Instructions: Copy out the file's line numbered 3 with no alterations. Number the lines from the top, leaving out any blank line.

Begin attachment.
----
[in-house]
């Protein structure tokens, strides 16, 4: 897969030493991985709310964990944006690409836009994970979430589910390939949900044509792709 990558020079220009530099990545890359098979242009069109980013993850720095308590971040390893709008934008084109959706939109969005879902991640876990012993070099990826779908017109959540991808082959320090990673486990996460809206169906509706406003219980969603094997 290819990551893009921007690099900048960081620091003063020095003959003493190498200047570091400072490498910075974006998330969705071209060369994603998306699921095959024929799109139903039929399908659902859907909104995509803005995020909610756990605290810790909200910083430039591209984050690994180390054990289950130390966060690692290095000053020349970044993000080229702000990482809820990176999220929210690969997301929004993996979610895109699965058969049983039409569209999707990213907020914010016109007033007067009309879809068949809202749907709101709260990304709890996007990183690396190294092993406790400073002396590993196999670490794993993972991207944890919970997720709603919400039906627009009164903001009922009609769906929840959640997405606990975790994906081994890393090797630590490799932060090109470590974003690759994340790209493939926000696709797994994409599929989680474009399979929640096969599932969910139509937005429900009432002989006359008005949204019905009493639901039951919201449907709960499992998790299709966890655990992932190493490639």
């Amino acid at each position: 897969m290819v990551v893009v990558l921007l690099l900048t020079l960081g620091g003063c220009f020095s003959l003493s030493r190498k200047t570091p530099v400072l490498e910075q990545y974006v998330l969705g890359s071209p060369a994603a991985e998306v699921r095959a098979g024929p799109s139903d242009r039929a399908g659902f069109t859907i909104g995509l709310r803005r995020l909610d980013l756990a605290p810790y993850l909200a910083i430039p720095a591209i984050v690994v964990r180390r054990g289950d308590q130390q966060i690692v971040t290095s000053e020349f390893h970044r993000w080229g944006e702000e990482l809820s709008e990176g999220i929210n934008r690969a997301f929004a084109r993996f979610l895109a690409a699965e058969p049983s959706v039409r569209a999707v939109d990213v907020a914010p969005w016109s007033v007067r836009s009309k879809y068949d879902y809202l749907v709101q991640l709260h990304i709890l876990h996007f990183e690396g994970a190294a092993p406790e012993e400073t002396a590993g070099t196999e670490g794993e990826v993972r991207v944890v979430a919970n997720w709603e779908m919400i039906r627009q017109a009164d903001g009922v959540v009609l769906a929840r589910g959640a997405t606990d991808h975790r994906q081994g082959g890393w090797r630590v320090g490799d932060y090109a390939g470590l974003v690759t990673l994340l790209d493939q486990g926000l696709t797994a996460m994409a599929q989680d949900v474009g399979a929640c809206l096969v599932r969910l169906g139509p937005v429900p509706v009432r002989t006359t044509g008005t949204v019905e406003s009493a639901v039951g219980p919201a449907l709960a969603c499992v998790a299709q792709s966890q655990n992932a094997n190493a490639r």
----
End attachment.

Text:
């Amino acid at each position: 897969m290819v990551v893009v990558l921007l690099l900048t020079l960081g620091g003063c220009f020095s003959l003493s030493r190498k200047t570091p530099v400072l490498e910075q990545y974006v998330l969705g890359s071209p060369a994603a991985e998306v699921r095959a098979g024929p799109s139903d242009r039929a399908g659902f069109t859907i909104g995509l709310r803005r995020l909610d980013l756990a605290p810790y993850l909200a910083i430039p720095a591209i984050v690994v964990r180390r054990g289950d308590q130390q966060i690692v971040t290095s000053e020349f390893h970044r993000w080229g944006e702000e990482l809820s709008e990176g999220i929210n934008r690969a997301f929004a084109r993996f979610l895109a690409a699965e058969p049983s959706v039409r569209a999707v939109d990213v907020a914010p969005w016109s007033v007067r836009s009309k879809y068949d879902y809202l749907v709101q991640l709260h990304i709890l876990h996007f990183e690396g994970a190294a092993p406790e012993e400073t002396a590993g070099t196999e670490g794993e990826v993972r991207v944890v979430a919970n997720w709603e779908m919400i039906r627009q017109a009164d903001g009922v959540v009609l769906a929840r589910g959640a997405t606990d991808h975790r994906q081994g082959g890393w090797r630590v320090g490799d932060y090109a390939g470590l974003v690759t990673l994340l790209d493939q486990g926000l696709t797994a996460m994409a599929q989680d949900v474009g399979a929640c809206l096969v599932r969910l169906g139509p937005v429900p509706v009432r002989t006359t044509g008005t949204v019905e406003s009493a639901v039951g219980p919201a449907l709960a969603c499992v998790a299709q792709s966890q655990n992932a094997n190493a490639r």